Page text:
A MUM is fuming after a car manufacturer refused to fix her Kia for a bizarre reason – despite it being under a 7-year warranty.
Natasha thought her warranty would protect her when her Kia broke down[/caption]
But she was devastated when the company told her she might not be covered by her warranty[/caption]
With Kia’s approval, she postponed her first service a year later to protect her 88-year-old grandfather, because of Coronavirus restrictions.
But when her engine light came on this year, Kia said that the delayed service meant she faced paying thousands for repairs.
The single mum-of-two said her car is a “lifeline” which she relies on for work and to support her kids – and she thought that Kia’s warranty would be a cast-iron “safety net” if it broke down.
When her first service was due, three-time Kia customer Natasha was sheltering her vulnerable grandfather, 88, under Tier 4 rules.
She got permission from Kia to delay the service until the rules were relaxed three months later, when she got her car checked immediately.
This May, the motor’s engine light came on – so she took it to Kia’s flagship garage in Bolton.
The garage told her that her car would be seen in mid-June at the earliest, before demanding her service invoices.
On June 22 Natasha’s warranty claim was rejected and she was told that a four-hour diagnostic check could cost £480.
Days later Kia Bolton told her that it would not check her car until August at the earliest – with the desperate mum unable to drive the unsafe motor to a different garage.
Then the garage told her that they wouldn’t check the car at all – and demanded she take it elsewhere.
Kia later made an unexpected U-turn after being contacted by The Sun – agreeing to pay for the repairs.
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But Natasha is now in a “limbo”, with her car stuck at the garage and no timeline given for fixing it.
Natasha told The Sun: “I’m absolutely broken. I haven’t wished the way I’ve been treated on my worst enemy.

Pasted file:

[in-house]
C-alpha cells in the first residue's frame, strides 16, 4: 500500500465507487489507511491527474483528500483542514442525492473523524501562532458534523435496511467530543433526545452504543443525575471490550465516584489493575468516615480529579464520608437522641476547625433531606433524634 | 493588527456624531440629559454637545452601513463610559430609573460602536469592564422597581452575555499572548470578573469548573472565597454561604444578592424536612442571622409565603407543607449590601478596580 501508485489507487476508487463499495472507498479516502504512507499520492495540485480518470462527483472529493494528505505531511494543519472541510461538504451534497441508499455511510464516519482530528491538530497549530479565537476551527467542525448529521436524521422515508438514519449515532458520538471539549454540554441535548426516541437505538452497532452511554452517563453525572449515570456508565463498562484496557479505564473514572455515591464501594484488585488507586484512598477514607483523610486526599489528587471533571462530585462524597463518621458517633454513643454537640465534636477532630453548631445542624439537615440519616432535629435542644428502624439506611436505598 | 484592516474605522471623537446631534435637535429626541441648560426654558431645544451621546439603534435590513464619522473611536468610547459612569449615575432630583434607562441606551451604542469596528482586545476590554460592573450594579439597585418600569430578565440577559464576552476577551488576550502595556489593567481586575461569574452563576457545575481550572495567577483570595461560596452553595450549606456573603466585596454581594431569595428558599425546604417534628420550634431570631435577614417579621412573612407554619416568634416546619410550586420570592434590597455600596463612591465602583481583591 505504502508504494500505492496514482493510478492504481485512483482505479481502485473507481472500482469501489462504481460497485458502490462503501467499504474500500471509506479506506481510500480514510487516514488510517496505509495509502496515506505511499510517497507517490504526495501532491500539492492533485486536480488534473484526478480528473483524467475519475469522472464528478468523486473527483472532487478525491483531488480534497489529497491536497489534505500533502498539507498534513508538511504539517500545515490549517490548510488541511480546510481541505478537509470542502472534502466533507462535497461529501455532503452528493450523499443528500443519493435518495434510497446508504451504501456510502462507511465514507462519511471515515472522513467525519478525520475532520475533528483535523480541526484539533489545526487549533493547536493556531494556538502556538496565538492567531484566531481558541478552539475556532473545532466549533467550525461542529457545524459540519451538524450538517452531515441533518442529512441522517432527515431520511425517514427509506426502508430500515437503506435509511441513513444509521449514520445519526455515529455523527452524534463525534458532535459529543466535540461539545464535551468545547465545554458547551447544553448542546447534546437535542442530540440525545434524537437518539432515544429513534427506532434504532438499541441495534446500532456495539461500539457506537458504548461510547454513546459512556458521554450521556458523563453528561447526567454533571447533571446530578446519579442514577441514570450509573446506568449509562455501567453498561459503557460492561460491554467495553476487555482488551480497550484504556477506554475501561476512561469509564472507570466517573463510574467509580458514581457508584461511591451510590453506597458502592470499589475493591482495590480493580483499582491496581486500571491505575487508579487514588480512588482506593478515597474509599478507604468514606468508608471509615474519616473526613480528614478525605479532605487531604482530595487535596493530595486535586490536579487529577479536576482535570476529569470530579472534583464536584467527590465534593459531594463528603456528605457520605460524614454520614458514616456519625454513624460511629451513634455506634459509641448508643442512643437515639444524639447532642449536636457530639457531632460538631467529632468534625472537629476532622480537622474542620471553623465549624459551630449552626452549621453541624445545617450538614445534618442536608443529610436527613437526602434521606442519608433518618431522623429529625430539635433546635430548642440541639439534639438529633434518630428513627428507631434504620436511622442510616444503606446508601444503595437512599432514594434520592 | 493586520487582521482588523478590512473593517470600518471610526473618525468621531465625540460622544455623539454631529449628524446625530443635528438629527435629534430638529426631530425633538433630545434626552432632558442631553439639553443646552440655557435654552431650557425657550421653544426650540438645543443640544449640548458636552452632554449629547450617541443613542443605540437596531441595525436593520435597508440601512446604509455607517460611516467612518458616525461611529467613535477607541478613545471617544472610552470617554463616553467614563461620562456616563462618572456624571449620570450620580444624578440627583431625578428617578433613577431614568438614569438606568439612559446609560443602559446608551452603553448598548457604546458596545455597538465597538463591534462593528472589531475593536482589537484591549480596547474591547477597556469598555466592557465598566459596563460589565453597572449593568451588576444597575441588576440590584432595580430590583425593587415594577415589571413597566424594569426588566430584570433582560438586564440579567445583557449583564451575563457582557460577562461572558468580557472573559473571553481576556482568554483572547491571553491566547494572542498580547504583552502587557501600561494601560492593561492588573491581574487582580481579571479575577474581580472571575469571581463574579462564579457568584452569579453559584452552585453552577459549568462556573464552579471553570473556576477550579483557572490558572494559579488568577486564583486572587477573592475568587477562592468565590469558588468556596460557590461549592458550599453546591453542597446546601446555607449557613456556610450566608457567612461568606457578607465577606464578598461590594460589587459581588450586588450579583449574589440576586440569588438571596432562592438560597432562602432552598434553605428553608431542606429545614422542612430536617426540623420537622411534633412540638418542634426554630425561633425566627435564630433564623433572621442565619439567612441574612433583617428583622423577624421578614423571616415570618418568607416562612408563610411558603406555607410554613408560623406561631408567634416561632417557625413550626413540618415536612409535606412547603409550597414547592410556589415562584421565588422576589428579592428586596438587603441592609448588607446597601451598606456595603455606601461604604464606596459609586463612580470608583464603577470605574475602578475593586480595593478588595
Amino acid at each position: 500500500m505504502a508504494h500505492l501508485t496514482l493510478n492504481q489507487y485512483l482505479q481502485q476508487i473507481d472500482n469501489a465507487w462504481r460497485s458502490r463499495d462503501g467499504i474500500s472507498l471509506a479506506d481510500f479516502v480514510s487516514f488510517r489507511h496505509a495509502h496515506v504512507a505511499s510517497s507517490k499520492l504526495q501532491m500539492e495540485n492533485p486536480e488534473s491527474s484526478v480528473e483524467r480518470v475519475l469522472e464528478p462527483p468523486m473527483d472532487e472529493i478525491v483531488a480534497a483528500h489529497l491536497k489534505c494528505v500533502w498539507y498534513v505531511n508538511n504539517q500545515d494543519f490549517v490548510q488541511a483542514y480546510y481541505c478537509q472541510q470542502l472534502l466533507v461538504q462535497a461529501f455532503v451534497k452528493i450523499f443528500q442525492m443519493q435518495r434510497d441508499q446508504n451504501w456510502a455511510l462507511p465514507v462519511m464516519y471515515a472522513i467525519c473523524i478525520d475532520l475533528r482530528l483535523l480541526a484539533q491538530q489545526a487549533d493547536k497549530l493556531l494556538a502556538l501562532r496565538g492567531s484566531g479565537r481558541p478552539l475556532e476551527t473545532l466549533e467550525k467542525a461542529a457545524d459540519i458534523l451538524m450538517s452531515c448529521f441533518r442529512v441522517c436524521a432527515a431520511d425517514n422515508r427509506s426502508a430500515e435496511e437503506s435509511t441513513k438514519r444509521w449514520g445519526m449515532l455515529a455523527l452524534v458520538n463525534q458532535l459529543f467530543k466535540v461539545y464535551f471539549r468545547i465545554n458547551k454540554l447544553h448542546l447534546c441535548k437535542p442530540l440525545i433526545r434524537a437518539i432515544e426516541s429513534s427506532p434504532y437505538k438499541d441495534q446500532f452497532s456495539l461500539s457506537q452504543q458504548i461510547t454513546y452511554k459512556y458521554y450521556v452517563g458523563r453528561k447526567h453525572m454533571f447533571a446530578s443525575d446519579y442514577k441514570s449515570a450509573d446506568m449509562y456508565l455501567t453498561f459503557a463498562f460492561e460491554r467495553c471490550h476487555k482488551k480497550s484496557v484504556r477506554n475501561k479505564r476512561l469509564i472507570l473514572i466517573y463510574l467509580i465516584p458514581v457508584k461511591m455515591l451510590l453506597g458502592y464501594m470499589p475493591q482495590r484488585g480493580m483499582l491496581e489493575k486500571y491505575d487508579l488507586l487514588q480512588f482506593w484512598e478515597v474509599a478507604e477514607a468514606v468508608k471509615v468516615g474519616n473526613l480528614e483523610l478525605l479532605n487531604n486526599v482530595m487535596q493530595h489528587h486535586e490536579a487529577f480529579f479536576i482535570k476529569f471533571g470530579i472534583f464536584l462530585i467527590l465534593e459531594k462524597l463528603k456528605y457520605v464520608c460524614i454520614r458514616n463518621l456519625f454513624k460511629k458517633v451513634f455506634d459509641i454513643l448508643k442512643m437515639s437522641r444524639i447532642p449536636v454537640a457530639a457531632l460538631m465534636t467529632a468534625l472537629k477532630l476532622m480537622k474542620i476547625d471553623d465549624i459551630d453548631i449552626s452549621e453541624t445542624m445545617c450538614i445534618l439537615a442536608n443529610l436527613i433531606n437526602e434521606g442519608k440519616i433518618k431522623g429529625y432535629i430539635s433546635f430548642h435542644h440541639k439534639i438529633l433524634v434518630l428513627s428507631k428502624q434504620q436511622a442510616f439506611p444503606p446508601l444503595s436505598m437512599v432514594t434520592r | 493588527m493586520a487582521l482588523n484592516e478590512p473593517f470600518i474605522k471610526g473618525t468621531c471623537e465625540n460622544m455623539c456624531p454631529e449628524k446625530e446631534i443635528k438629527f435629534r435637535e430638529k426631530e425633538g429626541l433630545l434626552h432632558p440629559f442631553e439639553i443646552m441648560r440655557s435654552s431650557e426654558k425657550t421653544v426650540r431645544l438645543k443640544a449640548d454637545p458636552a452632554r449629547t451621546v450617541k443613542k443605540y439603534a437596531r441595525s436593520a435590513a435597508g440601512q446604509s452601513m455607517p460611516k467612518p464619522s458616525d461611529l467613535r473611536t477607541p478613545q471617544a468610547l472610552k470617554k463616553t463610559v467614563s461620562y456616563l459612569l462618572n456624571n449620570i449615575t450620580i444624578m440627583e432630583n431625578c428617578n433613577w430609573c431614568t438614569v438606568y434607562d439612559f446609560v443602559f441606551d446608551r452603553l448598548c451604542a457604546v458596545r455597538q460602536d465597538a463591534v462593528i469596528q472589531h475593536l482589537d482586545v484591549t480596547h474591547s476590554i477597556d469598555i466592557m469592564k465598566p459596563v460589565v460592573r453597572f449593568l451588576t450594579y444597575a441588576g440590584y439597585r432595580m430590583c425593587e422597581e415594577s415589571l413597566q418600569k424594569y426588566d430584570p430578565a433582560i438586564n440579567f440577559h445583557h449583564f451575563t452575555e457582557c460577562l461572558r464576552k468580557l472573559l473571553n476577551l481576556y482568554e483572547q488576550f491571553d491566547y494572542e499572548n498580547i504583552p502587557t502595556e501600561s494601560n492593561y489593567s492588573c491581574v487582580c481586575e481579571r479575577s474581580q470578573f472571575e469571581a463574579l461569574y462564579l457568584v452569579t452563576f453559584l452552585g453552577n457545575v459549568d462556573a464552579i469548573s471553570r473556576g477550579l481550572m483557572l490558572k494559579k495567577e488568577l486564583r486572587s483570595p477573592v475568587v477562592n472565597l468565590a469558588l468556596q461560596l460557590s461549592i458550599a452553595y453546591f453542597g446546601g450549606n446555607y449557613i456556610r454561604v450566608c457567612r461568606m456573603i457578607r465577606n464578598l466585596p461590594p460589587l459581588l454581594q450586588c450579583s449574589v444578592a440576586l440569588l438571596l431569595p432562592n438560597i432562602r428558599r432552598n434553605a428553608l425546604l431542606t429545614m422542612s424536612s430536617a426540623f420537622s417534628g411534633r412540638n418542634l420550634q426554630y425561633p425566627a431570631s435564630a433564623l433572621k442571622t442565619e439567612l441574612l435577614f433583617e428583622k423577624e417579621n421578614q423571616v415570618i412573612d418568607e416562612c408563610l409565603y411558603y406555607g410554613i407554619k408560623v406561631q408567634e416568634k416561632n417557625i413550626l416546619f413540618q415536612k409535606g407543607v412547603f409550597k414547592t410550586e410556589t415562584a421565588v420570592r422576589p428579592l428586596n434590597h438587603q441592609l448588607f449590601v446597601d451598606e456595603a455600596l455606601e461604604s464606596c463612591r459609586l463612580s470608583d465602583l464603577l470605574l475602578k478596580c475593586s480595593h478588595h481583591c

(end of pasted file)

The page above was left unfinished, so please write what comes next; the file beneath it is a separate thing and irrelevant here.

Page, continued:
“I burst into tears when the garage told me it wouldn’t even look at my car.
“I’m being punished for protecting my family during the pandemic, following government guidelines.
“My car is my lifeline. I bought it thinking that if anything went wrong it would be fixed under the warranty.
“I’ve now missed my third service while it’s been parked up at the garage.
“Every time they’re just jumping through loopholes, looking to get out of it.
“I want people to really think before trusting warranty promises when they buy a car.”
Kia’s head office told Natasha that she may not be covered by warranty if her car was damaged “due to lack of maintenance”.
The car maker said that her first service was late with incomplete invoices – even though Kia approved the delay to protect Natasha’s grandfather from covid-19.
Now Natasha faces having to turn down a “dream” job offer because she cannot drive to work.
She said she could also have to take out a loan to support her kids through the summer.
Kia said: “When the customer first brought their car to Bolton Kia with a fault, the car was unknown to the dealership having neither sold nor serviced the car previously.
“From what the dealer could initially see, the service history was late according to the car’s original registration date and therefore it acted accordingly.
“All circumstances aside, if a vehicle is late for servicing it is generally usual for a customer to be asked to underwrite the cost of diagnosis.
“Of course, all works must have a diagnosis before it is possible to determine whether they qualify as a warranty claim.
“Should the fault turn out to be covered by warranty, there is no charge made to the customer.
“As the customer did not agree to underwrite the diagnosis cost no further work was carried out.
A spokesman added: “On discussion with our Customer Services team they agreed to underwrite this, in line with our goodwill policy, to progress matters.
“Under our goodwill policy, and because they have been a loyal customer, Kia has agreed to pay for any necessary reparations needed to the vehicle before it is sold, even if the fault turns out not to be a manufacturing defect.”
But Natasha’s car is still sat at the garage, putting the mum in what she calls a “limbo situation”.
Kia made a shock U-turn after The Sun asked it about Natasha’s ordeal[/caption]